### Tips for tracking your success.

We recently caught up with Landscape Management Network (LMN) founder, Mark Bradley, to discuss the challenges many landscape business owners face when trying to budget and track the success of their companies. Although we can take the pulse of a lot of numbers, Bradley focused on two of the most important pulse points to measure:

• Whether you’re on track to hit your end-of-year sales goal.
• Whether field productivity is improving, holding steady, or falling off.

### Tracking Sales Goals

One of the most important, and simplest, numbers to watch is your sales goal. With a few years of sales history, you can build a benchmarking spreadsheet that will help you know if you’re on track. Here’s a simple, yet effective method:

• Create a spreadsheet using your accounting software to pull a sales history by month for last year, two years ago and three years ago. Next, enter your cumulative sales by month in the cells. By cumulative, we mean each month should equal its sales, plus the total of all months prior. For example, if your January sales were \$50K, February sales were \$60K and March sales were \$100K, your spreadsheet should show \$50K in January, \$110K in February and \$210K in March.
• Next, copy that table, but instead of sales by month use a formula to calculate each month’s (cumulative) sales divided by the total sales for that year. This will show you, historically, what percentage of your total sales you have earned by the end of each calendar year. For example, January 5%, February 11%, March 21%, etc. If you’ve done it right, each year will hit 100% (your total sales) by the end of December.
• Take an average of the last three years and you will know that, given your history, you should have reached X% of your sales goal by the end of January, Y% by the end of February, Z% by the end of March, etc.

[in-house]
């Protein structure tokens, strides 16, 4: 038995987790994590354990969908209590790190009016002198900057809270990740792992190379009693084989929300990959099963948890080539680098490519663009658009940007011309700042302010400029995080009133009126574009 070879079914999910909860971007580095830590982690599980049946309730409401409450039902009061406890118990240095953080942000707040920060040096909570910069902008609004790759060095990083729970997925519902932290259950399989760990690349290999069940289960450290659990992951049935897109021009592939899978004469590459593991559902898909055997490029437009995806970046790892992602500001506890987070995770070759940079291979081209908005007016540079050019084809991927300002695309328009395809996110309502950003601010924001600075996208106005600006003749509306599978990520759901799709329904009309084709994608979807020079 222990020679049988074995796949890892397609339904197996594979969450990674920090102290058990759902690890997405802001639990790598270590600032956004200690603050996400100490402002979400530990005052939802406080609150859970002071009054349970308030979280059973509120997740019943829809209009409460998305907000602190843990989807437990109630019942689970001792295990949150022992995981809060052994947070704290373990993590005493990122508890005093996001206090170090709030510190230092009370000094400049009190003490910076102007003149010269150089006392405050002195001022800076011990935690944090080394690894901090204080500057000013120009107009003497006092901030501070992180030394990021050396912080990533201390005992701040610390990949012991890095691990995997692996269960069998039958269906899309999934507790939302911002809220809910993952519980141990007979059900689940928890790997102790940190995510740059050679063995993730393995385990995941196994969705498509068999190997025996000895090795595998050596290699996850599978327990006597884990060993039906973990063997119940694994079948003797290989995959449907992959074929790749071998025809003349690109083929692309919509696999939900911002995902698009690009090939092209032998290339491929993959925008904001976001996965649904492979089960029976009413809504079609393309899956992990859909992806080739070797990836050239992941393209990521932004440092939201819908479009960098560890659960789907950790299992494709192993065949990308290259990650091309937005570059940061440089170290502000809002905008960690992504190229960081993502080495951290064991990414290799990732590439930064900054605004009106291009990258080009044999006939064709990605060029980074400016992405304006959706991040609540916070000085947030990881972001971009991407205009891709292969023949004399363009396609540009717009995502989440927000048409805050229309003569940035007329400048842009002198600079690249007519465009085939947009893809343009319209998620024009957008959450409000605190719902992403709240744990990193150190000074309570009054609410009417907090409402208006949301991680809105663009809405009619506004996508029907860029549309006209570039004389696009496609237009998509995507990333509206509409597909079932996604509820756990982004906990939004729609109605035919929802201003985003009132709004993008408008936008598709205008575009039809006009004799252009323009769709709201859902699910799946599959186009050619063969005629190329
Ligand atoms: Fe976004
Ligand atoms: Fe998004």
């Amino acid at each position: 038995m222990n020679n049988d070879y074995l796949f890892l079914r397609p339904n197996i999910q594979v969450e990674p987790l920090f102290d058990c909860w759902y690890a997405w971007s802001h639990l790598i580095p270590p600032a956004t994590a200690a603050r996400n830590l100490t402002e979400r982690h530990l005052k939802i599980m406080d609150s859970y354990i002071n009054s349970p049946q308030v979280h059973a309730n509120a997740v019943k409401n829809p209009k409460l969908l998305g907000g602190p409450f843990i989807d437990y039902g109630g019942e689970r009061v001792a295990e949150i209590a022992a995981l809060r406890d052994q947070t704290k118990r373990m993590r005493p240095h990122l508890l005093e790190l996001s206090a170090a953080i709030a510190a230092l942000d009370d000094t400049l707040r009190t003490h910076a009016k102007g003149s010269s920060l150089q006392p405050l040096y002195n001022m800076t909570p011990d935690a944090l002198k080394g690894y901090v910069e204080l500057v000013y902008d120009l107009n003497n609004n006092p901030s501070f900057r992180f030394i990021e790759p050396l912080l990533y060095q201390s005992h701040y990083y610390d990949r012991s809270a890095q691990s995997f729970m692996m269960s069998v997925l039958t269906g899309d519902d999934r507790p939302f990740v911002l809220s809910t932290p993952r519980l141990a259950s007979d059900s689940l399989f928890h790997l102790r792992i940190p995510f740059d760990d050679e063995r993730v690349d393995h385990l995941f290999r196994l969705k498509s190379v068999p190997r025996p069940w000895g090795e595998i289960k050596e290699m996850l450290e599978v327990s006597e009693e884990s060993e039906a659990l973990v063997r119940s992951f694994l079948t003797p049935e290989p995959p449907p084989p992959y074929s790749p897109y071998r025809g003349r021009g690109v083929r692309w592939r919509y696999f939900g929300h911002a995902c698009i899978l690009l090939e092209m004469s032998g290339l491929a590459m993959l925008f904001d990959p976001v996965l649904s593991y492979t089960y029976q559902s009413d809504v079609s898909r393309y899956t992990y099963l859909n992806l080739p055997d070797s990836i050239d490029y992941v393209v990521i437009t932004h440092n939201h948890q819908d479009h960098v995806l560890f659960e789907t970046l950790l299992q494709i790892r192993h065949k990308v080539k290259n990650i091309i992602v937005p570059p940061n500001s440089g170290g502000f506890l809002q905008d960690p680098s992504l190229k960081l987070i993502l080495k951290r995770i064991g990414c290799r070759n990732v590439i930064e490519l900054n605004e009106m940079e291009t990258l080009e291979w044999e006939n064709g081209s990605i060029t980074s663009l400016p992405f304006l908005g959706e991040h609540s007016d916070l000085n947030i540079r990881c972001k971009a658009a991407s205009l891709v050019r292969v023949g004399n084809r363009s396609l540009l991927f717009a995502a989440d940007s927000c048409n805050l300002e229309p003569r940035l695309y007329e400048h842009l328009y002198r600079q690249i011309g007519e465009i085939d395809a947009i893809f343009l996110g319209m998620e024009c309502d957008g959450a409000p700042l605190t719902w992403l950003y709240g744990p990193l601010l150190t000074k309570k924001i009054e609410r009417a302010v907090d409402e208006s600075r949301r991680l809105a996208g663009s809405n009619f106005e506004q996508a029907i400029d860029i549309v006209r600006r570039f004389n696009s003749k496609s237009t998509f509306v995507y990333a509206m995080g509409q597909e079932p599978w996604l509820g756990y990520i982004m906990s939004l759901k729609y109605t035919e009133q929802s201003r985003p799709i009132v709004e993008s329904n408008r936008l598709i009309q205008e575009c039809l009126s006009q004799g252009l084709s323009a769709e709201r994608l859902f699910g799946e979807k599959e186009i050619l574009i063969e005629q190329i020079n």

Once you have created this tracking tool, the benefit becomes very clear! For instance, if you know your business averages 35% of revenue by the end of April, then at the end of this April, you will want to ensure you have met 35% of your sales goal for the year.

### Monitoring Field Productivity

Nothing will make (or hurt) profit quite like field productivity, so it’s a critical number to watch. You can "guess" at staff productivity by seeing how fast they get out of the yard, or seeing jobs being completed on time, but the numbers can tell you a more accurate story without any guessing. Bradley advocates the importance of separating your field labor payroll from your overhead payroll expenses into different accounts. This allows you to quickly identify how much in wages you’ve paid your crews, and it makes the following kind of management much faster and easier. Here’s how you can monitor the pulse of your productivity:

• Using the format of your sales goals tracking spreadsheet, enter your total field wages (no overhead staff) cumulatively by month. You’re doing exactly what you did for sales, but this time you’re entering wages for your field staff. By the time you hit December, that number should equal your total field payroll for that year.
• Copy this table again, but this time, use a formula to divide last January’s field payroll by last January’s sales. This way, you will see what percent of January sales were spent on field staff payroll. Same for February, except February is going to show you the cumulative total of January and February payroll, divided by the total of January and February sales. Repeat this for all 12 months for the past three years. Unlike the cumulative sales table, these percentages won’t (and shouldn’t) add up to 100% by December.
• Now simply average each month over your last three years to see the average amount of sales you spend on wages by the end of each month.
• This shows you something you already know … but with hard numbers. Here’s a common scenario: In January, you likely have more unbillable time, giving the crews some hours around the shop to give them some income. Therefore, you spend a higher percentage of your sales on wages. By April, that percentage has dropped dramatically, as you’ve now invoiced a bunch of work on jobs you haven’t spent a lot of hours on yet. That percentage climbs back up in May when crews are pulling a lot of hours getting out of the gates, then it starts to normalize again as the year continues.

This exercise will help you spot any issues with productivity and begin fixing those inefficiencies now, before it is too late.

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